It’s blindingly obvious that the vast majority of Americans didn’t approve of the climate of blackmail and crisis that drove the debt-ceiling debate to resolution.
CNN and Survey USA asked about how Americans felt about the overall debate:
“More than three out of four respondents said elected officials in Washington that have dealt with the debt ceiling debate have behaved "mostly like spoiled children" (77 percent) rather than "responsible adults" (17 percent).”
The poll, less surprisingly, confirmed that Obama is stuck with a 45% approval rating and that Congress has slipped to 14%. A majority of respondents don’t like the deal while readily admitting that they don’t yet understand it.
Since the crisis was a national embarrassment, the wise thing would seem to be to delete the incident from the talking points of Democrats as well as Republicans. Obama’s first instincts, indeed, were to move on and talk about jobs. That’s a waste of time and rather awkward. He just surrendered all significant fiscal flexibility to do anything meaningful about the problem.
Weak presidents don’t impress by talking about what everyone else is talking about. His empathy gap with liberal activists is nothing compared to his growing effectiveness gap with the public at large. His stature problem is in Washington and needs repair there. Fortunately, Obama is less exposed on the debt-ceiling issue than his adversaries and he should exploit that advantage immediately.
This doesn’t mean chasing the Tea Party—they are a minority, they represent a constituency that won’t grow, and are lost to the President anyway—and it would leave his mainstream Republican adversaries free to look presidential. Furthermore, fighting with those who are less clever than you doesn’t make you anymore more interesting.
The brat in the class who should be called out is Senate Republican leader Mitch McConnell.
He’s Obama’s intellectual match and his most powerful political enemy—and his politics are inherently unattractive nationally.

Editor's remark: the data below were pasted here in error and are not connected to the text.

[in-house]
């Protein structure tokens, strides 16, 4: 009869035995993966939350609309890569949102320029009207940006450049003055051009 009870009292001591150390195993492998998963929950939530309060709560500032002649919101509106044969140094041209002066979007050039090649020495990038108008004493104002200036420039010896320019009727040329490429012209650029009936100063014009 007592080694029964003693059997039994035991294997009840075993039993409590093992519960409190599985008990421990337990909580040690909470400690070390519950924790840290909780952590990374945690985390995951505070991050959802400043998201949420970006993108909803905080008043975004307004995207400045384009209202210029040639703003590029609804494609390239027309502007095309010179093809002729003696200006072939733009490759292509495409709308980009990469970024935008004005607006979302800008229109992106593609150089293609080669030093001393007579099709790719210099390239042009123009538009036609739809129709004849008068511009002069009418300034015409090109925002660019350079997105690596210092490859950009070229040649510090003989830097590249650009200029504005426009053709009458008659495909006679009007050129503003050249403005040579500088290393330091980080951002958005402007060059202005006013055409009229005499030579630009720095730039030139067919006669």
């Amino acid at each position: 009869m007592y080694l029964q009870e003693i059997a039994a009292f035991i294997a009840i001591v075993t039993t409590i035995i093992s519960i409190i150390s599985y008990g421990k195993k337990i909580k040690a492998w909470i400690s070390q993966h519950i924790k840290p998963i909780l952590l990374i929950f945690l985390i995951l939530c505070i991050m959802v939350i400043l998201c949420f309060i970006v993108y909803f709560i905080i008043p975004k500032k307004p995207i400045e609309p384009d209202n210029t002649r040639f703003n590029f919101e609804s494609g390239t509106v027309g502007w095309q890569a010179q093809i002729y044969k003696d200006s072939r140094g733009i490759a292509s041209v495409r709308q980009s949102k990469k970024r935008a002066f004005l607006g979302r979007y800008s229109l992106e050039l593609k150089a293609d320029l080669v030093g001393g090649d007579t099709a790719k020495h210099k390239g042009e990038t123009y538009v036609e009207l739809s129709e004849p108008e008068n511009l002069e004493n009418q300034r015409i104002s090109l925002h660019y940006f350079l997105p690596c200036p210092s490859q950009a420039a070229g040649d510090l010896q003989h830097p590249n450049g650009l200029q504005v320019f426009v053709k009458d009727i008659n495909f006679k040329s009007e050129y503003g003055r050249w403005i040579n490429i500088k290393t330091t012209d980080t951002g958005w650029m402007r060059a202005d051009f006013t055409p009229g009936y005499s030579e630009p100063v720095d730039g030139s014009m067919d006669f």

McConnell is a master of intrigue who sees frustrating Barack Obama as his highest calling. He’s as transparent as he is unlovable—but he does make mistakes when he’s winning.
McConnell’s boast about using the debt-ceiling as legislative blackmail should be challenged:
“What we have done, Larry, also is set a new template. In the future, any president, this one or another one, when they request us to raise the debt ceiling, it will not be clean anymore. This is just the first step. This, we anticipate, will take us into 2013. Whoever the new president is, is probably going to be asking us to raise the debt ceiling again. Then we will go through the process again and see what we can continue to achieve in connection with these debt ceiling requests of presidents to get our financial house in order.”
Click on: www.washingtonpost.com/blogs/ezra-klein/post/mcconnell-the-debt-ceiling-will-not-be-clean-anymore/2011/07/11/gIQAEXDDqI_blog.html
Sure, Obama went along. But he agreed to a fiscal framework that he can defend. He, along with a majority of Americans and business leaders, is free to reject the idea that playing chicken with America’s legal obligations can become a normal legislative tool.
McConnell is no Ronald Reagan Republican. He doesn’t want a strong president, black or white. By challenging Americans to reject both McConnell’s legislative tactics and the balanced budget constitutional amendment—an initiative that would hamstring the capacity of the federal government to govern—Obama would be standing up for an American federal government still capable of leading internationally and at home.
Obama’s been bullied around but he’s still in a better position than McConnell to stand for strong leadership.